My flip-flop hub (and the fg-conversion it gave birth to) had just turned 2 months old yesterday. I was coming to a stop last night when I felt got that disconcerting feeling of coasting on a bike that is expressly not intended to do so. When I stopped I saw the lockring was popped off and there was a 15cm corkscrew of aluminum attached to it. I was heartbroken.
1) Was it something I did? Granted I just now learned to skid after buying a new front rim (can now hand-brake accurately) and a set of armadillo-no-grip-treads, and granted it was a crappy Suzue hub... But did I install my cog/ring improperly by just screwing them on "finger-tight" then letting my constant starting and stopping tighten it? or should I have used a chainwhip and a lockring tool to tighten them? I thought these were only for taking it off...Should I have used loc-tite even though I have a proper track hub? wouldn't that mean I'm stuck with one cog forever?
2) What should I do to fix it? just red loctite the sucker? Get the wheel rebuilt at yojimbo's? I still haven't used the flip side of my flip-flop hub..isn't there some kind of lockring for that side? Should I weld it? I don't feel too safe with _just_ loc-tite.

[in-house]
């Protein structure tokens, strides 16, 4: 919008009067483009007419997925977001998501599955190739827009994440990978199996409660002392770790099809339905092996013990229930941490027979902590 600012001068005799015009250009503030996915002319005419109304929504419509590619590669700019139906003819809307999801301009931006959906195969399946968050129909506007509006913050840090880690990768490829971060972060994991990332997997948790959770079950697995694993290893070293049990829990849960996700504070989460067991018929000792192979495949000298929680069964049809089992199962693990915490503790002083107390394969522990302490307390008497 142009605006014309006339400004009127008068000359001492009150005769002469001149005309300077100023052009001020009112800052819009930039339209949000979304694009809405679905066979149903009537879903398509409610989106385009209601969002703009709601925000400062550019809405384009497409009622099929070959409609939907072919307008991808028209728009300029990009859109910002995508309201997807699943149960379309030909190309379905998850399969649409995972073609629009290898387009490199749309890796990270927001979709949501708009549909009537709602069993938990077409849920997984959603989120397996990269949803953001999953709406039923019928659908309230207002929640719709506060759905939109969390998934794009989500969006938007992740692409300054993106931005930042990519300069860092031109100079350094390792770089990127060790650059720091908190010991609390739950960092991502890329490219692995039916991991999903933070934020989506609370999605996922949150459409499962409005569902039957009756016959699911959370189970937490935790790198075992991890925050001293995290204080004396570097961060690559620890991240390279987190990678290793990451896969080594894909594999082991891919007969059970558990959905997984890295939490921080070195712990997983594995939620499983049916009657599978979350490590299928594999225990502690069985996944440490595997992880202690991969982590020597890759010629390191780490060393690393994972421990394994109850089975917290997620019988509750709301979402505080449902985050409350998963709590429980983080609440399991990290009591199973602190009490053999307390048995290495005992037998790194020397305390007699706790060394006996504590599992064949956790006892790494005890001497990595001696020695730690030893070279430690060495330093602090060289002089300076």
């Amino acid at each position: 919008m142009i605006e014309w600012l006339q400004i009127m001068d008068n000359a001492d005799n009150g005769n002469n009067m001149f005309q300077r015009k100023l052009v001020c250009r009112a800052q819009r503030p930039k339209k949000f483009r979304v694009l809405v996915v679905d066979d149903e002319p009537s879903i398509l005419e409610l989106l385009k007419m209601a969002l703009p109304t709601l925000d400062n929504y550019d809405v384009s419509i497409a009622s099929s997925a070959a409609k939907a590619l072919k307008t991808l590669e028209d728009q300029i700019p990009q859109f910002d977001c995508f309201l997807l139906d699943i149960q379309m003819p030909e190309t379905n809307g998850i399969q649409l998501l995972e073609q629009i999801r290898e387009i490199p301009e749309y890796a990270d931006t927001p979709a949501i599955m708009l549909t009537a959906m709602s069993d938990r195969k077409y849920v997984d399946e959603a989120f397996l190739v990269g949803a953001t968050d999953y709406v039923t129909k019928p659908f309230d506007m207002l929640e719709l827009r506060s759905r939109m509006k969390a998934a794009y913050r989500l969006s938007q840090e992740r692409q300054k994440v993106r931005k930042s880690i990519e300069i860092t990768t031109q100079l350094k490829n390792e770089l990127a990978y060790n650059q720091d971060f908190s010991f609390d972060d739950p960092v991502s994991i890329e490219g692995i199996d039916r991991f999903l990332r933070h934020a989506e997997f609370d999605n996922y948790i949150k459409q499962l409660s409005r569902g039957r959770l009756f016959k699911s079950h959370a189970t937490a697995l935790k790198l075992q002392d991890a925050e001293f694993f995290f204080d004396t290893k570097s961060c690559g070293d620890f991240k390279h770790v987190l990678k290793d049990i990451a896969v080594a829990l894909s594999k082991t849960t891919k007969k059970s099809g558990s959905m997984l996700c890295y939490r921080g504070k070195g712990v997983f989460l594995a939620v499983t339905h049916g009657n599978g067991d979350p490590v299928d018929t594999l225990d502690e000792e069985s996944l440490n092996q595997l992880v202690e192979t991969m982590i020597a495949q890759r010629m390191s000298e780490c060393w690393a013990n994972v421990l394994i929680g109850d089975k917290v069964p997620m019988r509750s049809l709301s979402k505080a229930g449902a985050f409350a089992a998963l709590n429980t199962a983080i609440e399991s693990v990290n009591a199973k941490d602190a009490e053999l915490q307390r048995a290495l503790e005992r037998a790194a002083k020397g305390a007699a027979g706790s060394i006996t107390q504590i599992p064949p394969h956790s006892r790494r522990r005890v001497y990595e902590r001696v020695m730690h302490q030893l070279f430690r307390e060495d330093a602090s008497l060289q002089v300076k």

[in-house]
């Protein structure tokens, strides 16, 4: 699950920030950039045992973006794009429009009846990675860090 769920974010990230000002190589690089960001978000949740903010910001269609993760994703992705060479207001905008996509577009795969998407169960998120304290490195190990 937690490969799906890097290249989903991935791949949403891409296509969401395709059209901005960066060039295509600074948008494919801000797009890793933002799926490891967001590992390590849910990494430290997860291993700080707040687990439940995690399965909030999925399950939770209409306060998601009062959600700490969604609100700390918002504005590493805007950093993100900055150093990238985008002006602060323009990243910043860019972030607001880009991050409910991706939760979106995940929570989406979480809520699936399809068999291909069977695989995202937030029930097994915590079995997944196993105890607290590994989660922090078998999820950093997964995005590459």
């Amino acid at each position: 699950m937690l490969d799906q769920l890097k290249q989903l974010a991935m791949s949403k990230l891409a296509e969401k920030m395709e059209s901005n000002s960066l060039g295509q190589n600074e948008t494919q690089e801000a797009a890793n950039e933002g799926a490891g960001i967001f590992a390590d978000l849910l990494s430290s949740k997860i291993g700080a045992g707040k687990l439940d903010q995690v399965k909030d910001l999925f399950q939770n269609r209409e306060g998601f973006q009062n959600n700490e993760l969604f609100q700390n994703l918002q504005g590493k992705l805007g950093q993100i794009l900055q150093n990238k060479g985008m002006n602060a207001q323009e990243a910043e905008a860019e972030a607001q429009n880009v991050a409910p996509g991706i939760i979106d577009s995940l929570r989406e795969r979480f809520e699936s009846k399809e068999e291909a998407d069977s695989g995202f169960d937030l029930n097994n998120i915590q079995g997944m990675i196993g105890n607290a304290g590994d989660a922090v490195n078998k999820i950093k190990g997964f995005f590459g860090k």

Centurion and Carlton touring bikes, junky Helkama city bike
The amount of torque transferred to the cog is the torque applied at the crank DIVIDED BY the gain ratio.
For instance, I ride 40x16 (it's mountain-galore around here... and I'm a bookworm), a 2.5 gain ratio. 140 lbs (my weight... gives you an idea of possible operational loading) applied to my 170 mm cranks transfers 374.8 in-lbs of torque. that only requires 32 pounds of force on a 12" chainwhip.
You see where I'm headed with this? you can develop a LOT more torque with the same force if you just use a chainwhip. this is good, because you DON'T want to exceed this while back-pedalling.